By Hoda al-Jasim
In the following interview Asharq Al-Awsat speaks to Iraq’s Vice President Tariq al-Hashimi about his veto of the election law, the recent Iraq bombings and his new political bloc.
The interview proceeded as follows:
[Asharq Al-Awsat] You announced that there are many loopholes in the election law, but why was emphasis placed upon Iraqis living abroad and Iraqi minorities, rather than other issues?
[Tariq al-Hashimi] The election law has not reached the desired level of the Iraqi people; however the country is in a state of development and in my opinion achieving modest gains is better than achieving nothing at all. I am fully aware that the political confusion and the complexity in the political process, as well as the lack of trust between political factions is not at a level where it is possible to close all these loopholes, and therefore we have focused upon the most important paragraphs [of the election law] where there are clear breaches and flagrant violations of the constitution, and the occurrence of nearly five breaches of [Iraqi] law. However time constraints and the general situation did not allow all of these to be resolved. In the paragraph on Iraqis living abroad there is a clear contradiction in Article 49 of the constitution that states that there should be one parliamentary representative for every 100,000 people. It was also our duty to ensure that the minorities have a fair number of seats according to the standards of justice.
[Asharq Al-Awsat] It has been said that your veto [of the election law] was part of an electoral propaganda campaign. Do you expect to see an increase in the number of people who vote for you at the forthcoming elections as a result of this?
[Tariq al-Hashimi] There were a lot of developments during the election law crisis but God knows that I did not do this to obtain internal or external support. Up until the final moments prior to the veto I attempted to persuade parliament to reconsider the loopholes in the law, and my message to the head of the Council of Representatives aimed to make amendments to the law through the issuance of instructions by the Electoral Commission to do justice to the Iraqis living abroad. This was before light was shed [on this issue] and before it was announced in the media. I also tried to end the controversy, but the Council of Representatives responded negatively to this message. Our interest in the Iraqis living abroad did not occur [just] when this law was being deliberated; we have offices in regional states such as in Syria, Egypt, and Jordan, and European countries as well. Since 2006, we have had a record of helping Iraqis living abroad, and there has been a dedicated budget to this since that time, there are [Iraqi] students abroad who we are responsible for and whose higher education we support…we also communicate with other Iraqis living abroad via e-mail. Therefore I say that my concern for [Iraqi] immigrants did not come about the moment that the election law was being voted on.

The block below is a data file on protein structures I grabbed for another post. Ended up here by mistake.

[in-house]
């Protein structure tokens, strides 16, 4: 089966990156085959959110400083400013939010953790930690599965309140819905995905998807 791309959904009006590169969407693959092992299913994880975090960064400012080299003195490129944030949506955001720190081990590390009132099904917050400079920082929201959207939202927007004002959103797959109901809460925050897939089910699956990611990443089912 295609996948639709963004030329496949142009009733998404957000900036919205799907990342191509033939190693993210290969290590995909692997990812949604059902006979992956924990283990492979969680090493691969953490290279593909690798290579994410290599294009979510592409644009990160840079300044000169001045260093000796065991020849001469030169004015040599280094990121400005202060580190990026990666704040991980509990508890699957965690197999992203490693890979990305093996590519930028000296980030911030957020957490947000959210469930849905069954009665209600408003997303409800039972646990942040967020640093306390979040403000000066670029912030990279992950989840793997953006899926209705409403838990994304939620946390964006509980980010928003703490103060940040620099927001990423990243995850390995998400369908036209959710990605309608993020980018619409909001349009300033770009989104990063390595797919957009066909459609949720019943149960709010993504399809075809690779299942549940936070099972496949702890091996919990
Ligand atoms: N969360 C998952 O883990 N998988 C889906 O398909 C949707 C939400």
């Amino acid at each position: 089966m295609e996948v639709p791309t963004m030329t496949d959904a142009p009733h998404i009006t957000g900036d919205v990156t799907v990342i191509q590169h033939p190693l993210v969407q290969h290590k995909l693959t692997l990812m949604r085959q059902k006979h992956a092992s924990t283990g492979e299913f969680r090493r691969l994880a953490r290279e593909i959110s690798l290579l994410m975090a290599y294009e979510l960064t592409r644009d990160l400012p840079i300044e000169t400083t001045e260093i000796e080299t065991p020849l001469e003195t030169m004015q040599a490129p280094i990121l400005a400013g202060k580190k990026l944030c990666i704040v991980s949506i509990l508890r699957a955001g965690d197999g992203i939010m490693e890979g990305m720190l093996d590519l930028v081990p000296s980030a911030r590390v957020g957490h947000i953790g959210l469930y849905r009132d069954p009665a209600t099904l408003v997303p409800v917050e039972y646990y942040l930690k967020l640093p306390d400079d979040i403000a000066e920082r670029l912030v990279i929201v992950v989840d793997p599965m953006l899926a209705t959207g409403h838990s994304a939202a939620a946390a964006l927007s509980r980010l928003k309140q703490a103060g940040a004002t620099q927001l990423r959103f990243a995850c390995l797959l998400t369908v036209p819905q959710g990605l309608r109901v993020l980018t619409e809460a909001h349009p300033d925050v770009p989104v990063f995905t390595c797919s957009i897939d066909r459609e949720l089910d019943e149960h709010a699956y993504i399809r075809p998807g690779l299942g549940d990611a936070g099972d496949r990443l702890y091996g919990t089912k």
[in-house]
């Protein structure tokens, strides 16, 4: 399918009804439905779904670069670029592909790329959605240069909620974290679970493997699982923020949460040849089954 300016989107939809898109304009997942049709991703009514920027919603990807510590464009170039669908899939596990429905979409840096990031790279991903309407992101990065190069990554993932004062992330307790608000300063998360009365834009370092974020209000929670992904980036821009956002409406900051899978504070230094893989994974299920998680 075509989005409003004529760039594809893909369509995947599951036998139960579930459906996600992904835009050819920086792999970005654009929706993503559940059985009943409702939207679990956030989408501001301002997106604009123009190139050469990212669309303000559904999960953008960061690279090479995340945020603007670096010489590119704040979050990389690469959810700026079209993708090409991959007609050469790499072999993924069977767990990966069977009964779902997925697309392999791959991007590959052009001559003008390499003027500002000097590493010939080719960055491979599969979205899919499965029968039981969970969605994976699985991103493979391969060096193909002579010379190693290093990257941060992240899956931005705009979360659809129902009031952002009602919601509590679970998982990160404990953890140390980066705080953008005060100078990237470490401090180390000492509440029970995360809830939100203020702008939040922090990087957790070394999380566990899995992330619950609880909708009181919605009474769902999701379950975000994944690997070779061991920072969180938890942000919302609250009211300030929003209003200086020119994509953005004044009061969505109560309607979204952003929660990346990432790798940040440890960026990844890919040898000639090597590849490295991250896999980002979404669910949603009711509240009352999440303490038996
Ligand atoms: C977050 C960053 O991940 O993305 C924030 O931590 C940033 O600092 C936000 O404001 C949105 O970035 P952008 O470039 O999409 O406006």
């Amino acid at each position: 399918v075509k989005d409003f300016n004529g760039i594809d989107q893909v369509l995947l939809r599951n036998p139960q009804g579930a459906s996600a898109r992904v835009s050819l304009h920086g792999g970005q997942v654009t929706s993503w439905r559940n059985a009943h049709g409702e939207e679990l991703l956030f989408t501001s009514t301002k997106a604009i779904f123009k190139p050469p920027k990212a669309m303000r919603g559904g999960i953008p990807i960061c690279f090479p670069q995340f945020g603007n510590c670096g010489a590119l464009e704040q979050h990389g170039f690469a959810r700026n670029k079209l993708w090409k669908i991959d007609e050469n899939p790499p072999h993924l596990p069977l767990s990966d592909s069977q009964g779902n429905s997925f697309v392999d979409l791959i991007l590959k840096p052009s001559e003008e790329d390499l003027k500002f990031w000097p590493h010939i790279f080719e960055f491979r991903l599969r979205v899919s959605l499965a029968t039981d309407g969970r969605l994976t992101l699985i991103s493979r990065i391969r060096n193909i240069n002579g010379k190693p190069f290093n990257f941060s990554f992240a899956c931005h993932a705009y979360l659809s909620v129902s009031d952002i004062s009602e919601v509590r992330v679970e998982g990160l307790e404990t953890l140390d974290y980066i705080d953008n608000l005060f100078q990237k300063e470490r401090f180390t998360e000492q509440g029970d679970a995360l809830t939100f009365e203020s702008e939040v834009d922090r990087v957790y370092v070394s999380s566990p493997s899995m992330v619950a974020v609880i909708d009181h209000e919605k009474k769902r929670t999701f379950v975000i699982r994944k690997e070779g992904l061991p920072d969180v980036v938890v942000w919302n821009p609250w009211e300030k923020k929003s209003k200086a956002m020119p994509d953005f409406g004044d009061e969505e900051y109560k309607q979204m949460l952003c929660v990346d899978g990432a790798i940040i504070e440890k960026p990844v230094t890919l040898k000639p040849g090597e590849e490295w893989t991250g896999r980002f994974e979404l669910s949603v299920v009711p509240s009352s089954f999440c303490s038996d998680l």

[Asharq Al-Awsat] How did the Council of Representatives deal with your veto? Were you put under pressure to rescind this? Were you subject to any personal threats?
[Tariq al-Hashimi] The Council of Representatives dealt with the veto professionally, and [parliament] Speaker (Ayad al Samarrai) approved the constitutionality of the veto, and the Presidency Council was supportive and admitted the presence of loopholes in the [election] law. One of the rights of the Presidency Council given in the constitution is the right of veto, however unfortunately statements and speeches by prominent state figures resulted in media hysteria, with such statements reaching the level of personal threats [against me]. I am sorry that they resorted to using such language [especially] when they are in high [official] positions, but this exposed to the public who these officials really are, and what they think of the Iraqi citizens. An Iraqi differentiates between talk and action, between what an official says and what an official does, and so the election law crisis revealed that some officials who oversee the public should have been more virtuous and revealed the truth, and I did not exceed the constitution.
As for the smear campaigns against me, this reached the stage of personal threats, and this has revealed to the Iraqi people that those behind this are doing this for political parties while I am trying to prevent them [the Iraqis] from violating the constitution. Today the news has revealed the truth with regards to who is trying to protect the Iraqi people, and I am happy at the outcome of these events because it revealed the true nature of these state figures to the Iraqi people.
[Asharq Al-Awsat] Your joy did not last long, as less than 36 hours later the Tuesday bombings took place. What is your explanation of the timing of these attacks? In your opinion, who is responsible for this security crisis?